Change is needed in fundamental way of thinking
Employment is becoming an increasingly complicated social and economic issue in industrial countries, encompassing demographics, education and technological development.
The National Employment Strategy for 2020, which passed a Cabinet meeting Tuesday, reaffirms the truth that the government can’t offer a solution to this structural problem by mere compilation of miscellaneous measures.
It calls for, among other things, introducing a ``wage peak” system, in which aged workers reduce both their work hours and wages by half and give the other half to younger, jobless workers. The biggest problem with this job-sharing idea is the quality of employment will also go down to half, which will not be acceptable for the young and highly-educated.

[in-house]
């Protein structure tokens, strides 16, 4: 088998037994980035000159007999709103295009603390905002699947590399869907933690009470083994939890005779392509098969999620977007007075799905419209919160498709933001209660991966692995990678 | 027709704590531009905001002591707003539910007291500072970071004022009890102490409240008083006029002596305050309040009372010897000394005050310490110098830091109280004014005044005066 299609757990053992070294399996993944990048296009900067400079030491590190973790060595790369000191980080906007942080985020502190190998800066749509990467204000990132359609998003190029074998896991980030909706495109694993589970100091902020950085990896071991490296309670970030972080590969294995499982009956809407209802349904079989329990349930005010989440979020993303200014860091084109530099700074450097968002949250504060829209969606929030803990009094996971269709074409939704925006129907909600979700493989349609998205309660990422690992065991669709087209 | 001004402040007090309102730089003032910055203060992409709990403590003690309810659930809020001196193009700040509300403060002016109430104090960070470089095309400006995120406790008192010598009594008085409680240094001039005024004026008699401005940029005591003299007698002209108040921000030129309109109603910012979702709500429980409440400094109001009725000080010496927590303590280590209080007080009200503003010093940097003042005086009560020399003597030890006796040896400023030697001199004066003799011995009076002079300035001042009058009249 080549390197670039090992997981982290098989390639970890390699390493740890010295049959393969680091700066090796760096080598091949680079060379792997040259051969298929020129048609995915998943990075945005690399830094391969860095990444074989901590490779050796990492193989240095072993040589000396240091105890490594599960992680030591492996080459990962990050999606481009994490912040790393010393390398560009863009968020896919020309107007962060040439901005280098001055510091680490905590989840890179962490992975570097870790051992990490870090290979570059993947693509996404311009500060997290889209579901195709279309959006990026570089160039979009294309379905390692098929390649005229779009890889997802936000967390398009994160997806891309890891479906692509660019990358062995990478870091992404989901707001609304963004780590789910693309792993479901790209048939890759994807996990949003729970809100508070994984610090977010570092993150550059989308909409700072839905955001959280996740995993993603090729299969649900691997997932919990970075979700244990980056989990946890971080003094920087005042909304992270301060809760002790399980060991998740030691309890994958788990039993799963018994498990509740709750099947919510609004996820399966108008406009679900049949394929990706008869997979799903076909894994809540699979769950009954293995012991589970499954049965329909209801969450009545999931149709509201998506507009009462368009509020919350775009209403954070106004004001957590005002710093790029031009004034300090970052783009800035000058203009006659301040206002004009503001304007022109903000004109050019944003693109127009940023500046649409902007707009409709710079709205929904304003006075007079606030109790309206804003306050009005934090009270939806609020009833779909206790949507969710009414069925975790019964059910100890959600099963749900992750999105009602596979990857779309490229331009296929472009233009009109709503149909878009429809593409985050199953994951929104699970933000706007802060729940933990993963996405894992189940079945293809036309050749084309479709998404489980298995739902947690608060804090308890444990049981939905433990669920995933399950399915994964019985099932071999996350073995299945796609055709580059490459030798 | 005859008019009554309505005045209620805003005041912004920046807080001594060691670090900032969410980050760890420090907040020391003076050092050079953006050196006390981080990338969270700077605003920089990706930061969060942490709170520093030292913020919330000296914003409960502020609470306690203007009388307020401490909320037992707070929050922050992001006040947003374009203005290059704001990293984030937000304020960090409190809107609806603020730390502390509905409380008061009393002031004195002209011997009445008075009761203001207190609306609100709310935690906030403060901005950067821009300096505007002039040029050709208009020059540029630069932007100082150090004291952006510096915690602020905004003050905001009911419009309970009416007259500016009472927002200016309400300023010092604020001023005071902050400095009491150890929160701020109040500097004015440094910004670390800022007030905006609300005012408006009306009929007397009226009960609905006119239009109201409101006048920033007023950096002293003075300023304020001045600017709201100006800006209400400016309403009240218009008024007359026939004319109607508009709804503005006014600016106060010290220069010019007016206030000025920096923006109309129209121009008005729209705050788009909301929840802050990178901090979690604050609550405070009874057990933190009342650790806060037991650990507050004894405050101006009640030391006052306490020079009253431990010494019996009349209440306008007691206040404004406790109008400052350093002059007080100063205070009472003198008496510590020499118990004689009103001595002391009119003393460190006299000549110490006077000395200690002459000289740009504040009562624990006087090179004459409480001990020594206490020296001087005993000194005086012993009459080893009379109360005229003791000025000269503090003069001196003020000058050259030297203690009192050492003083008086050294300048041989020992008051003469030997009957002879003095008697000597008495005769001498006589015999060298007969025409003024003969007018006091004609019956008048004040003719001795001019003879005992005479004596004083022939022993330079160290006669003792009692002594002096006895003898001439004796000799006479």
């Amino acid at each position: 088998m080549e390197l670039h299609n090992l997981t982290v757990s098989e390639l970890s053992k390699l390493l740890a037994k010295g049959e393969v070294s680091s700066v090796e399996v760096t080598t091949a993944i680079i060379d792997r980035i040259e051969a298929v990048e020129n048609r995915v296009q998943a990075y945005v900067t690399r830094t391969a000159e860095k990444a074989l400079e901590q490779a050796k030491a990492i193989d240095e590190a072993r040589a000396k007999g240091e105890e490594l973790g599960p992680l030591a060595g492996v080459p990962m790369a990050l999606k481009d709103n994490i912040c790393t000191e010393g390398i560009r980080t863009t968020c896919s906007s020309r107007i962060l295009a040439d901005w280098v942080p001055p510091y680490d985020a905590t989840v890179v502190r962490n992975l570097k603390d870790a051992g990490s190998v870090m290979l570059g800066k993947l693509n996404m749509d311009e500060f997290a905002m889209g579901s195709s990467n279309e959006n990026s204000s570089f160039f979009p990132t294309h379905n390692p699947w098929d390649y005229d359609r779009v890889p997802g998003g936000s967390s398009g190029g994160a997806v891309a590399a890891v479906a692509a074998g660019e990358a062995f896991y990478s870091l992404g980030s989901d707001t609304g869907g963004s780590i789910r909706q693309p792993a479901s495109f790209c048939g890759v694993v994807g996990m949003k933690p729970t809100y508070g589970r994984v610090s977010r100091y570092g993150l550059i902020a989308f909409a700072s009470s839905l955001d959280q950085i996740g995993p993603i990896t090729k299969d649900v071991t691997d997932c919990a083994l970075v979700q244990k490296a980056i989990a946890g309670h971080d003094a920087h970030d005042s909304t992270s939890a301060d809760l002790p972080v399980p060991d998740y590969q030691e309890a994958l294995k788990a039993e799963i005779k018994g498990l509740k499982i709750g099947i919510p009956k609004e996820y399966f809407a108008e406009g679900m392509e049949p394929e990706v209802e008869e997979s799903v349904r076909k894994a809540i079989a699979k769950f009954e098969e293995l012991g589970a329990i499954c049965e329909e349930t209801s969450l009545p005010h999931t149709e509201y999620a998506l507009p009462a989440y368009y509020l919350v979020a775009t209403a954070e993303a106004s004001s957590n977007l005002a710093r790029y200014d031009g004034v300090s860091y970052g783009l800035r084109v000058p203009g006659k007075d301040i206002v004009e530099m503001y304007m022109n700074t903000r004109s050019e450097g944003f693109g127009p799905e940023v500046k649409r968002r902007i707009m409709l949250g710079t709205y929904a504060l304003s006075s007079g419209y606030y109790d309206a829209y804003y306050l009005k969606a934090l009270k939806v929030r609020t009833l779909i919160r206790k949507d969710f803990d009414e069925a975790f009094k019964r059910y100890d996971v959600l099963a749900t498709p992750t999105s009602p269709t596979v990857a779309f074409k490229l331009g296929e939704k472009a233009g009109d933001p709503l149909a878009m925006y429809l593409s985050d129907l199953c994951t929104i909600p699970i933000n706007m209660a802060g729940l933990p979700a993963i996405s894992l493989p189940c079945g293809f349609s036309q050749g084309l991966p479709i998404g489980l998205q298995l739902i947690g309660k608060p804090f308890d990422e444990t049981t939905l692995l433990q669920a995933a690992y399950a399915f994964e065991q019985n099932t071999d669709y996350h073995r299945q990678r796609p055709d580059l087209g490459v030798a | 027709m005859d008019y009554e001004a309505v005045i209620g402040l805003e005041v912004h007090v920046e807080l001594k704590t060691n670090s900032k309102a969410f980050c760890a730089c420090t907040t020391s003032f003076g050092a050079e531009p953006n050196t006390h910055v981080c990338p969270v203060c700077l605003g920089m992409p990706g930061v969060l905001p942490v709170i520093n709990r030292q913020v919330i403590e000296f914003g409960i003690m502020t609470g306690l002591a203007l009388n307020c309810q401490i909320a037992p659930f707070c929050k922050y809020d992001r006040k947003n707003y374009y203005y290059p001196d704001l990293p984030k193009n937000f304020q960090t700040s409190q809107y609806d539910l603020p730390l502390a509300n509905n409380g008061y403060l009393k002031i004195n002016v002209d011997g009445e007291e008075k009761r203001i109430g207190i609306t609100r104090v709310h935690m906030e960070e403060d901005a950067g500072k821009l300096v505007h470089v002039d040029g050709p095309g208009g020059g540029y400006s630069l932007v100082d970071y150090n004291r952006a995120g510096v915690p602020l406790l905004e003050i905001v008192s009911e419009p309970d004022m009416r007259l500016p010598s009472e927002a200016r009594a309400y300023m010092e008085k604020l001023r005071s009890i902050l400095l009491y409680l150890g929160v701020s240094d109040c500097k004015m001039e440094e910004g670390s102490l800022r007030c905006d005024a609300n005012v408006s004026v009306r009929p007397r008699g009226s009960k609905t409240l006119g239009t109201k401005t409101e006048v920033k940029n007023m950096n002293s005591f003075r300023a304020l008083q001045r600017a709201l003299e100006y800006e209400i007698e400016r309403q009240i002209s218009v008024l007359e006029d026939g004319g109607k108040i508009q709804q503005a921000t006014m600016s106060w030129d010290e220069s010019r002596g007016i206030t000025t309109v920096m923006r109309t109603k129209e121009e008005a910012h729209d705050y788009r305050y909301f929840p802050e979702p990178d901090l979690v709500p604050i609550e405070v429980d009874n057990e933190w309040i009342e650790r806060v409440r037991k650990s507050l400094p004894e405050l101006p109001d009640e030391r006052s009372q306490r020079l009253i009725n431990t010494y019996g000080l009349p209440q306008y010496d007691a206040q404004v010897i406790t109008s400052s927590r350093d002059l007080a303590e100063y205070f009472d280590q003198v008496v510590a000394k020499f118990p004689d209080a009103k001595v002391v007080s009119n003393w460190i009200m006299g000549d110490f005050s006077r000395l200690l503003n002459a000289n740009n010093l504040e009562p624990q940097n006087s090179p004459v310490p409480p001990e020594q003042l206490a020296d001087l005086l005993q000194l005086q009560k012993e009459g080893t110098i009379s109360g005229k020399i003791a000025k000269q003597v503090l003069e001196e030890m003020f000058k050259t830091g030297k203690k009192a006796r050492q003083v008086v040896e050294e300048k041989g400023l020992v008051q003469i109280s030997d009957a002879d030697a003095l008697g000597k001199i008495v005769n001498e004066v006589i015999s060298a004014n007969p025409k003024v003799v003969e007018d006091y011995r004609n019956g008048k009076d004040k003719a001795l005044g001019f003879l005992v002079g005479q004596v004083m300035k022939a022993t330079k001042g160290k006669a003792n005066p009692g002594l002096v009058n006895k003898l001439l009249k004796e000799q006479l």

The same can be said about the government’s virtual relaxation of rules on hiring temporary workers, allowing start-up businesses to hire the temps for more than two years without upgrading their status to regular employees. Government officials and employers might say any jobs would be better than no jobs, but labor circles are furious ― with reason ― the ostensible rise in employment rate leads to a fall in employment quality.
True, the high youth unemployment rate is inevitable to a certain extent in a country like Korea where up to 80 percent of young people go to college. There is too serious a mismatch between the supply and demand of high-end labor. But it is also the establishment, most notably the government through its education policy, which has inculcated the younger generations that only college diplomas, especially those in humanities departments, can ensure success in life.
How should one compare this unproductive educational zeal with examples of some, far more industrialized countries like Germany, where society and parents help middle-school students to decide their future career between skilled workers and college education?